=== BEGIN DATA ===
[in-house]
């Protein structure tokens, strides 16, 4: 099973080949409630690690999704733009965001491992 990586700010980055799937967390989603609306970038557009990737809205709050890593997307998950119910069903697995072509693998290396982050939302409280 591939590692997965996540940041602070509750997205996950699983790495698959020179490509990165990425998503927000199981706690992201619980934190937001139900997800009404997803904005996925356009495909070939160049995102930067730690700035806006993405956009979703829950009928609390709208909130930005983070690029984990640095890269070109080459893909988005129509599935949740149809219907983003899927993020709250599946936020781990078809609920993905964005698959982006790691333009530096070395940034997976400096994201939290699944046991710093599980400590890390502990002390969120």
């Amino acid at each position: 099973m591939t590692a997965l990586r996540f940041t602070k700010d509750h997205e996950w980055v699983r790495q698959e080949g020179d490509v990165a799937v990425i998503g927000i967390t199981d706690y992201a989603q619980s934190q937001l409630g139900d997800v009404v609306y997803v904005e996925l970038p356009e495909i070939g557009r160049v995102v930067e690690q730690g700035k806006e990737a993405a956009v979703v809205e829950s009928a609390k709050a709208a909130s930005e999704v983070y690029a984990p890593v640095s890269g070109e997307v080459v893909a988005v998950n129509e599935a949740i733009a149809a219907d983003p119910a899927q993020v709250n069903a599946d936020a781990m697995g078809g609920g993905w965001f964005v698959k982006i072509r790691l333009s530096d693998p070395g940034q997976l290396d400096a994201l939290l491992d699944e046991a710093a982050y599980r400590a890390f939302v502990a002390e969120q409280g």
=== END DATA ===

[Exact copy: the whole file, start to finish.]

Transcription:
[in-house]
């Protein structure tokens, strides 16, 4: 099973080949409630690690999704733009965001491992 990586700010980055799937967390989603609306970038557009990737809205709050890593997307998950119910069903697995072509693998290396982050939302409280 591939590692997965996540940041602070509750997205996950699983790495698959020179490509990165990425998503927000199981706690992201619980934190937001139900997800009404997803904005996925356009495909070939160049995102930067730690700035806006993405956009979703829950009928609390709208909130930005983070690029984990640095890269070109080459893909988005129509599935949740149809219907983003899927993020709250599946936020781990078809609920993905964005698959982006790691333009530096070395940034997976400096994201939290699944046991710093599980400590890390502990002390969120």
């Amino acid at each position: 099973m591939t590692a997965l990586r996540f940041t602070k700010d509750h997205e996950w980055v699983r790495q698959e080949g020179d490509v990165a799937v990425i998503g927000i967390t199981d706690y992201a989603q619980s934190q937001l409630g139900d997800v009404v609306y997803v904005e996925l970038p356009e495909i070939g557009r160049v995102v930067e690690q730690g700035k806006e990737a993405a956009v979703v809205e829950s009928a609390k709050a709208a909130s930005e999704v983070y690029a984990p890593v640095s890269g070109e997307v080459v893909a988005v998950n129509e599935a949740i733009a149809a219907d983003p119910a899927q993020v709250n069903a599946d936020a781990m697995g078809g609920g993905w965001f964005v698959k982006i072509r790691l333009s530096d693998p070395g940034q997976l290396d400096a994201l939290l491992d699944e046991a710093a982050y599980r400590a890390f939302v502990a002390e969120q409280g």